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Toots: His Tow, His Saloon

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Most Helpful Customer Reviews on (beta) 11 reviews
9 of 9 people found the following review helpful
A Must See Jan. 4 2009
By Leslie Huffman - Published on
Format: DVD
Young and old will love this movie and experience the life of Toots Shor. There is no question that his saloon was the "it" place in New York City and helped shaped an era. The photos are amazing and the stories and tales captivate viewers. The director, Kristi Jacobson did an exceptional job sharing his life. I highly recommend this film!
8 of 9 people found the following review helpful
A must buy Oct. 3 2008
By Helga Campbell - Published on
Format: DVD
This movie takes you back to the New York's golden age, when women got thier hair done to go out to dinner and men wore suits to the go see the Dodger's play. In the middle of it all was Toots Shore, restaurant owner and friend of many, if you had a dollar you could go ot Toots and have a drink. My grandparents and parents told me of the great times they had there, and after seeing the film, I only wish I could've been there with them.....
4 of 4 people found the following review helpful
Fabulous! Dec 26 2008
By M. Rizzuto - Published on
Format: DVD
This movie is absolutley one of the best documentaries I have seen in a long time. It is a feel good movie about one of the best saloons in NYC during the Golden Age. From playing pranks on Jackie Gleason to having a full blown fight with Joe DiMaggio (Toots called her a "whore"), Toots Shor was an unbelievable man with a personality we would all be envious of.

His saloon was THE place to be back in the 50's and 60's. No matter who you were, you were always welcome. NO velvet ropes at Toots, everyone was VIP!

Buy this DVD today and see some amazing interviews with legends like Whitey Ford and Frank Gifford. YOu won't be disappointed!
Hadn't heard of Toots; by the end I had relived my childhood and had fallen in love with him! Feb. 3 2012
By E. (Harry) Hernandez - Published on
Format: DVD
TOOTS (2006, a/k/a "Toots Shor: Bigger Than Life", prod./dir. Kristi Jacobson, Toots' granddaughter, 84 minutes). Bernard "Toots" Shor (1903-1977) was a physically huge, imposing and larger-than-life Jewish restauranteur, saloonkeeper (he'd have loved that as his main title) and entrepreneur. The patrician and almost frightening appearance was somewhat offput by his almost cute, high-pitched piping voice. His eponymous restaurant in New York City, Toots Shor, was like a forerunner of today's high-flying, high-profile eateries.

This excellent documentary is a simple string of greats and not-so-greats reminiscing about Toots and his famous New York eatery/saloon. Apparently Toot's granddaughter became interested in the whole thing and made this film. I can only know this for certain because she also shot some of the footage and at one point, family pal Mike Wallace pointed at her and said something flattering about "your grandfather".

The difference, as Toots might say, is his place was a genuine saloon, which he also called "the restaurant". It was a legendary eatery and watering hole, with hangers on such as John Wayne, Frank Sinatra, Walter Cronkite, and so many others that it was more indicative to mention the short list of nobodies who DIDN'T hang out at Toots Shor. It was Jackie Gleason's home away from home, and Gleason was perhaps Toots' best friend. The stories recounted here, about their highjinks, will make you roar. (Gleason partly based his Sheriff Buford T. Justice in Smokey and the Bandit on Toots.)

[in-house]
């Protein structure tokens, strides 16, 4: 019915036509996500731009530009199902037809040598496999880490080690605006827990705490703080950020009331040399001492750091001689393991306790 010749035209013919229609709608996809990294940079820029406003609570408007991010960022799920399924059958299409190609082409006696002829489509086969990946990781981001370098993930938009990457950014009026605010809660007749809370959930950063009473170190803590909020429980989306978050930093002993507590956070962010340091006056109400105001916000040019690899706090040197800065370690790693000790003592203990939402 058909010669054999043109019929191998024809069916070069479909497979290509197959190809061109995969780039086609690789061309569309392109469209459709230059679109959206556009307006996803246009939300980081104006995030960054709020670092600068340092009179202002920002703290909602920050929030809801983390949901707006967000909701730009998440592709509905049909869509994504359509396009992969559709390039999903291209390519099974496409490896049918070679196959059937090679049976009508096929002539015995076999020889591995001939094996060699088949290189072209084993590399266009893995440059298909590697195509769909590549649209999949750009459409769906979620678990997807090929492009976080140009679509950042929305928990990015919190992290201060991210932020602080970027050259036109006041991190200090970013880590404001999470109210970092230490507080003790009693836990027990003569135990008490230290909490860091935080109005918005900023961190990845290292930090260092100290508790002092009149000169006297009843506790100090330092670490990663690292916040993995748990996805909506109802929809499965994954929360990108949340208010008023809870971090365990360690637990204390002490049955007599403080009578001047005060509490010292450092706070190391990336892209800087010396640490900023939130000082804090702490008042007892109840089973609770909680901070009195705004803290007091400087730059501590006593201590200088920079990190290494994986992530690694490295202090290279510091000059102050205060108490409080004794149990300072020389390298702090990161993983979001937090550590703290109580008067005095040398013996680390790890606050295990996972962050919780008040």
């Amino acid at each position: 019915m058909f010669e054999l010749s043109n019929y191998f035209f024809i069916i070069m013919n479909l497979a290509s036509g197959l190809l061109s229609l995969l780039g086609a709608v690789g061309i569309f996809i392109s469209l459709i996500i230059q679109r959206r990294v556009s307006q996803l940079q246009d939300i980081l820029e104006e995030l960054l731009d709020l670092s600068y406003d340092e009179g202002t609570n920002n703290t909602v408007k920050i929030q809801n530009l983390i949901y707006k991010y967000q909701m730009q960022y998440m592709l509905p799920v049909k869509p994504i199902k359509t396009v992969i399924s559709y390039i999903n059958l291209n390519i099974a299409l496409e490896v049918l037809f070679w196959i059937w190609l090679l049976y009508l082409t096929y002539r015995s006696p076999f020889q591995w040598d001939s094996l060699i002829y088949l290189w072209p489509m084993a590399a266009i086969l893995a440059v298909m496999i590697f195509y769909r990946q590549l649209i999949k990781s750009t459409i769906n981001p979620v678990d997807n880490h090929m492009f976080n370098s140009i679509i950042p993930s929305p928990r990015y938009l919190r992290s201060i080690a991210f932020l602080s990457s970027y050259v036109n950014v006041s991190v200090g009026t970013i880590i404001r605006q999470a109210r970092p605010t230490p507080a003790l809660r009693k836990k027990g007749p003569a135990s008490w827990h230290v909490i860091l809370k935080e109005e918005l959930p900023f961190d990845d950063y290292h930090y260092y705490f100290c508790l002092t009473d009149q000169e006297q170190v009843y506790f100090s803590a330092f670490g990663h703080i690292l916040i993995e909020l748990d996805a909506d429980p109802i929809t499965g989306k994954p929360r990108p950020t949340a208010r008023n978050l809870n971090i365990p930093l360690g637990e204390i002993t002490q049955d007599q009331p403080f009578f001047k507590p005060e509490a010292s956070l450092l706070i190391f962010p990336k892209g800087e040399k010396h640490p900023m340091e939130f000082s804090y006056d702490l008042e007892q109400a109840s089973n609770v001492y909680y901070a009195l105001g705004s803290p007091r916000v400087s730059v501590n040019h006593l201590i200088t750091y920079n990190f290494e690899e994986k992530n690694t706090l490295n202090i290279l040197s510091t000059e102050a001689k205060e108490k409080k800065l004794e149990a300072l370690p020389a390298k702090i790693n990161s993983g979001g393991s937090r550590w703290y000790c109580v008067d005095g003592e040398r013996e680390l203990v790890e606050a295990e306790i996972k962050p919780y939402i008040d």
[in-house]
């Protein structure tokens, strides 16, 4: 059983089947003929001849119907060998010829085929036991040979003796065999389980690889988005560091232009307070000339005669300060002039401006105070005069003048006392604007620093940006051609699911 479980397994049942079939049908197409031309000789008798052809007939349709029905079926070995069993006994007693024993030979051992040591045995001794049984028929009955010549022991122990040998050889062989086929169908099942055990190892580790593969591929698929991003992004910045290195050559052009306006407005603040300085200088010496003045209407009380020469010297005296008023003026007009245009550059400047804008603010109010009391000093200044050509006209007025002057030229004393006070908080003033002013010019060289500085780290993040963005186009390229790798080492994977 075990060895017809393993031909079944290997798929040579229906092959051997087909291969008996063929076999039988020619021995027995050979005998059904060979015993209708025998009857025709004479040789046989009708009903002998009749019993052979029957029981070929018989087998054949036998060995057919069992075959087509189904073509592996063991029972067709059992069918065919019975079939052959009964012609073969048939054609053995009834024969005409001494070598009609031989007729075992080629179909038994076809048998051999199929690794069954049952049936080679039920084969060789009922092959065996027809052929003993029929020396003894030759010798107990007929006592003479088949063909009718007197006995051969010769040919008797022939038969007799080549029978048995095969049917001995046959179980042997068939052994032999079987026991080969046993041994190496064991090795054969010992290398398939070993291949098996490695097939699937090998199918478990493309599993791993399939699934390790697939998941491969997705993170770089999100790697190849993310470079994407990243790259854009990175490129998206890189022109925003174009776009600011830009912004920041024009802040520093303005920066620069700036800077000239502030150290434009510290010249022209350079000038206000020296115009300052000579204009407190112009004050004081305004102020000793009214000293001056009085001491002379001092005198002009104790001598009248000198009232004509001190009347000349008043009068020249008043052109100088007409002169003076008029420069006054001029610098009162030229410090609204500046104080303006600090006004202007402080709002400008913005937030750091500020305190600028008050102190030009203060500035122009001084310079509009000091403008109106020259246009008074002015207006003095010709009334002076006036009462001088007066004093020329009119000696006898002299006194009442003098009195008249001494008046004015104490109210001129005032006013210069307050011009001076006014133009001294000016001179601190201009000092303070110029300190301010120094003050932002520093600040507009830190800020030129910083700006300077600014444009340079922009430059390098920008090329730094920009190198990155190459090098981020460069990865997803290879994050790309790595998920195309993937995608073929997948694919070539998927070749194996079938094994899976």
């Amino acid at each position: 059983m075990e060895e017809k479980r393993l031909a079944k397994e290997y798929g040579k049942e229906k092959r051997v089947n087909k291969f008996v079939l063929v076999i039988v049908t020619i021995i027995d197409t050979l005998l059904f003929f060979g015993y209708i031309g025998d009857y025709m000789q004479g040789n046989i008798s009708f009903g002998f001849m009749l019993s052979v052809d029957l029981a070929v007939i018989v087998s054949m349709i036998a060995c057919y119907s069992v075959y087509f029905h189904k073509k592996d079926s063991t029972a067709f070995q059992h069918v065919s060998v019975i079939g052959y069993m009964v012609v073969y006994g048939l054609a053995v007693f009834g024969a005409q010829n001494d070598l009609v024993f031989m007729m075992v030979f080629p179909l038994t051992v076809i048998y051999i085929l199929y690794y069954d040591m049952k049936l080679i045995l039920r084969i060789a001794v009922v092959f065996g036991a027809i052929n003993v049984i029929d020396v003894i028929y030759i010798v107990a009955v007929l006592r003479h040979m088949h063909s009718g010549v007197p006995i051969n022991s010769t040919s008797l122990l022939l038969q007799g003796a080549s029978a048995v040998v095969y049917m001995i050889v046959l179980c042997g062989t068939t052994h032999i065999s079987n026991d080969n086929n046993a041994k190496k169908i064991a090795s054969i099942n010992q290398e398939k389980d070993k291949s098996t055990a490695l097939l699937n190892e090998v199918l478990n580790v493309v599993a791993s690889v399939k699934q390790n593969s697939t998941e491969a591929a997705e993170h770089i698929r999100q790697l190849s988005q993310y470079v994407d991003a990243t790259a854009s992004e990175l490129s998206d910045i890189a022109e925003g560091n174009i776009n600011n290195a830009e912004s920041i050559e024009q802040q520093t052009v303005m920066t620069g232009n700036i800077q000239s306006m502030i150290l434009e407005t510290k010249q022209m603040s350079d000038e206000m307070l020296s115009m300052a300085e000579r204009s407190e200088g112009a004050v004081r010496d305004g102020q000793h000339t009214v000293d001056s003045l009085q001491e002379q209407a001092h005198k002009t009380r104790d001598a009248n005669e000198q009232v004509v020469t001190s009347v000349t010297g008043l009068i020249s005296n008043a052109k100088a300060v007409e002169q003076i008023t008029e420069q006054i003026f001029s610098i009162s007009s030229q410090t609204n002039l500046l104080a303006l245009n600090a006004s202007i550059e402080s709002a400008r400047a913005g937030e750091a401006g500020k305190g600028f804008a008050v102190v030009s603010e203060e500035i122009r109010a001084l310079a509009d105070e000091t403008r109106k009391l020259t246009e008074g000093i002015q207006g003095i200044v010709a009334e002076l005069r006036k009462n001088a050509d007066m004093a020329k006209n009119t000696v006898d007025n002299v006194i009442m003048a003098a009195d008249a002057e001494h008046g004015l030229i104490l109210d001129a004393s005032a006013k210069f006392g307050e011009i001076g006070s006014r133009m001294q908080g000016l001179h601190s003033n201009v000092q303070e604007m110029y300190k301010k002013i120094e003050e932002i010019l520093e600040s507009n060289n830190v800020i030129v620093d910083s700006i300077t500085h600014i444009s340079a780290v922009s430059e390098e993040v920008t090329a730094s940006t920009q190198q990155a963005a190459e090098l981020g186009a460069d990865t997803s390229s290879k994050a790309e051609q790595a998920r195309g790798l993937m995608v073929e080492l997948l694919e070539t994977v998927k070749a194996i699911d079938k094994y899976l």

Before their falling out (a remark Toots made about Marilyn Monroe), Toots' second most commonly seen hanger-on was Joe DiMaggio. If you've seen the famous photos of the 1940s and 1950s of high-octane, super-powered partiers, more than likely the photos were taken at Toots Shor.

What I loved about this film - which allows Toots through various recorded interviews to have a big say about his life - is it took me back down memory lane. I have never been to New York, but I'm a Chicago boy to a degree and went places with my Pop. When I saw Toots and his place, it reminded me of the places and people I got to see as a boy. In some respects, Toots reminded me of my father.

The remainder of this documentary biography is a walk through Toots' life and times. He began as a "bum" and worked mostly as a bouncer during prohibition. Once he had his place established, the mafia and the sportswriters came first; the big stars came later. He treated them all the same, with loud, warmhearted insults. "Crum bum" was his favorite insult and "Jiminy Cricket" his favorite expression.

This really is a cheerful and historically fascinating story of a wonderful, colorful man of his time. Toots could not keep up with the nasty youth of the 1960s and it took its toll. Watching the last 20 minutes of this made me indescribably sad, because I had come to really care about this amazing man. Then I realized, watching his life draw to a close was just like watching my childhood come to its abrupt end.

Don't be a crum bum. Get this, watch it and enjoy a time, a simpler time when everyone could be friends and Toots was the Jewish godfather of all friends.
1 of 1 people found the following review helpful
If you love vintage New York, get this June 25 2011
By Gracie - Published on
Format: DVD
I could watch this over and over. Loved everything about it. The only thing I didn't like is that I didn't want it to end. Buy it, you won't be sorry. It will make you wish you could live it.